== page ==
Format: E-Galley, 304 pages
Release Date: December 8, 2015
Publisher: Running Press Kids
Source: Publisher via NetGalley
Genre: Young Adult, Science Fiction
LOVE AND LOYALTY. As the youngest daughter of the House of Fane, Asa lives every day of her life in honor of both, for herself and her people. But as her kingdom’s food and energy crisis peaks, Asa must find more to fuel Fane’s survival.
Taking the place of her older sister in an arranged marriage with Eagle, the heir to the prosperous House of Westlet, seems like a straightforward solution. Forging an unforeseen bond, however, leads to an unavoidable division of loyalties. One simple truth lies at the heart of the matter, and only Asa can decide which one to tell.
Romance, politics, and space adventure intersect in this first book of Tessa Elwood’s addictive debut duology.
Inherit The Stars is the first of two novels in Tessa Elwood's Inherit the Stars duology. Elwood's story is a young adult, science fiction novel that takes place in a galaxy far, far away. It is a galaxy that is ruled by three houses; Fang, Westlet, and the evil Galton who are apparently the largest and most dangerous of the three houses. Elwood tells her story from the perspective of 16-year old Asa Fang who is the youngest daughter of Lord Fane. The story kicks off with plenty of action as Asa and company rush to escape a dying planet.
Asa blames herself for something bad that happens to her older sister Wren that puts her into a coma. In doing so, Asa decides to make up for her errors, and bypass her sister Emmie's arranged marriage to Eagle from the House of Westlet in order to save Wen's life. Westlet needs the fuel technology that Fang has in return for much needed food shipments. I supposed you could call Asa misguided in how she goes about getting married to Eagle. I supposed you can also say that she would do whatever it takes to ensure that Wren has the best possible chance at survival after Asa's mistake at the start of this book. You can say that she is smarter than people give her credit for and she should have forgiven herself for trying to save her sister's life.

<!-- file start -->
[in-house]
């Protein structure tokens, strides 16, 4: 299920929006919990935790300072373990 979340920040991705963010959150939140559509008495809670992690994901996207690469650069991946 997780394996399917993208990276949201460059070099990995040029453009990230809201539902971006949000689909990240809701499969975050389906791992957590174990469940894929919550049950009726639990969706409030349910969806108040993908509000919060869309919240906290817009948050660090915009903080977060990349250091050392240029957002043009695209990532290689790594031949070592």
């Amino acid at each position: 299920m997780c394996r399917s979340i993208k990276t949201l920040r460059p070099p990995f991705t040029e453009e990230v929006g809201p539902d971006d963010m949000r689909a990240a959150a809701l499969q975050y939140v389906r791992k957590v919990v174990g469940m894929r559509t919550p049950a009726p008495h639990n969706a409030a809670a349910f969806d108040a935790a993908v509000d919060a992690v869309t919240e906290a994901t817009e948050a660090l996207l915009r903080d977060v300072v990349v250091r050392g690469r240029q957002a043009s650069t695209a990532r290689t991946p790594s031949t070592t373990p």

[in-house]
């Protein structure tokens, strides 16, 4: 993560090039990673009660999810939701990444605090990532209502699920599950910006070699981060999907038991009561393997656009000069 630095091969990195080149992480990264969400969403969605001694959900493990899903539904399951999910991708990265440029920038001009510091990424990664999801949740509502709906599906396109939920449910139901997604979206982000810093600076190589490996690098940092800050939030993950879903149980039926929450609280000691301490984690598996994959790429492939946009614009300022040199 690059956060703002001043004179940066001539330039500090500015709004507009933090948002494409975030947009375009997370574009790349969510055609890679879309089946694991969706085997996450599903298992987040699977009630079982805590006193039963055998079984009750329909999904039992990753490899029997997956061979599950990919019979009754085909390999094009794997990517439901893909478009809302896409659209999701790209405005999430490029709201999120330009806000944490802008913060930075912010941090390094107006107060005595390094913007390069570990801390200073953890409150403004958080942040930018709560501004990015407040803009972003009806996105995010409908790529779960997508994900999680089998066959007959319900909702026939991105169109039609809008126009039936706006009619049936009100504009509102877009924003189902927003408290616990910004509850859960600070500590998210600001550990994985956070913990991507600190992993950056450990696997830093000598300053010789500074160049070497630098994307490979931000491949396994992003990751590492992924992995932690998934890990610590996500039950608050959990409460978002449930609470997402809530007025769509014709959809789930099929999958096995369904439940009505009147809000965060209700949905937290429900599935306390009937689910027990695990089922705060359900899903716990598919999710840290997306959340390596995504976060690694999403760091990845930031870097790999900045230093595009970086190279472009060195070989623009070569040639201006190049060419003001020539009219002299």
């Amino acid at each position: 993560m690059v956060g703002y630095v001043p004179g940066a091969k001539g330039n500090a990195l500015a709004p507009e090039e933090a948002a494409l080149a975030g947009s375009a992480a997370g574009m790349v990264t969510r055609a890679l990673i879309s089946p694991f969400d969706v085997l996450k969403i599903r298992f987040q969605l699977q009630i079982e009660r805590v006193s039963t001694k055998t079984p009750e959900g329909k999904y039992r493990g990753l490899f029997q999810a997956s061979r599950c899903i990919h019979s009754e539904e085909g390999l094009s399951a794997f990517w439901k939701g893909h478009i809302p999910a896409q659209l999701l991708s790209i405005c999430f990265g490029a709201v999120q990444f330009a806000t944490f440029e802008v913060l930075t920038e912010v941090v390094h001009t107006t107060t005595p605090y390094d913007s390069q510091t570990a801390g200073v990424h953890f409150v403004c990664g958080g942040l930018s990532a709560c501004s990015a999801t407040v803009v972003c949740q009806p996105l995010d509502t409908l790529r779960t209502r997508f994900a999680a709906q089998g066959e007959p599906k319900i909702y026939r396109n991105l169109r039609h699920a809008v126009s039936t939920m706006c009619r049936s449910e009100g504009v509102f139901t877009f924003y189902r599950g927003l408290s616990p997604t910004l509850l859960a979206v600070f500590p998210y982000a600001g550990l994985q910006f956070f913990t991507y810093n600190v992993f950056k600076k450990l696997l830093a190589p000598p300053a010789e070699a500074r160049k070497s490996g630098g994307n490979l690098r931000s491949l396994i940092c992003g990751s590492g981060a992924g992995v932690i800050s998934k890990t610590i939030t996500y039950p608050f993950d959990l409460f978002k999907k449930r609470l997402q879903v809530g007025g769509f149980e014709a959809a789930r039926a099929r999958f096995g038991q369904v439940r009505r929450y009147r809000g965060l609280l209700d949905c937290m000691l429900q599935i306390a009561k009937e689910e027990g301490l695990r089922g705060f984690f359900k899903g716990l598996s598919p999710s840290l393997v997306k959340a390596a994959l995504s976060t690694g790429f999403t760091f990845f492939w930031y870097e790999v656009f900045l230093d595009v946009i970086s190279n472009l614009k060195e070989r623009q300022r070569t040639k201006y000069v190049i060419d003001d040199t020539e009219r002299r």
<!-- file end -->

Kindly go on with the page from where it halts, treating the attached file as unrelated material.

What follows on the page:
This is a book that is steep in royalty and politics. There is a major underlying war brewing between the houses which may or may not lay on the back of Asa's paternity. There are terms like Electorate, although it doesn't mean what you think it means. In fact, it has nothing to do with actual voters. I do think that the flow of this story is very level. I would have finished it a whole lot sooner had other things not interrupted my reading time. I can say that the ending is a bit rough, but that's expected when there is a sequel pending.
Now, let's talk about the romance between Eagle and Asa. It is intriguing and in the end, the two end up closer than just rivals. Each has been put into a situation that they are responsible for the future of their respective houses. Eagle is by far not a pretty boy. He suffered some trauma to his face, and isn't exactly thrilled that his mother wants to control his new bride's actions. Although the two start out strangers with absolutely nothing in common, they do become allies to the point where I actually was encouraged by this relationship and the possibilities that come with it.
As for Asa's family, well let's start with her Father. He's closed off the borders to the planets he rules. He is dealing with a rebel daughter, another daughter who is in a coma, and a third who had already been prepared to be married off, or sold off in this case. He is a bit on the arrogant side and if he could just sit down and listen to Asa for 5 minutes, perhaps a whole lot of angst could have been avoided. As for Asa's mother, let's just call her a traitor, and a very bad mother and be done with it. I could go further, but that would just spoil the fun. Emmie is another case altogether. She is a smart-alec times, and really does think she is better than Asa. She is one to keep an eye out for in the next installment.
**I received this book for free from (Publisher) via (NetGalley) in exchange for an honest review. This does not affect my opinion of the book or the content of my review.**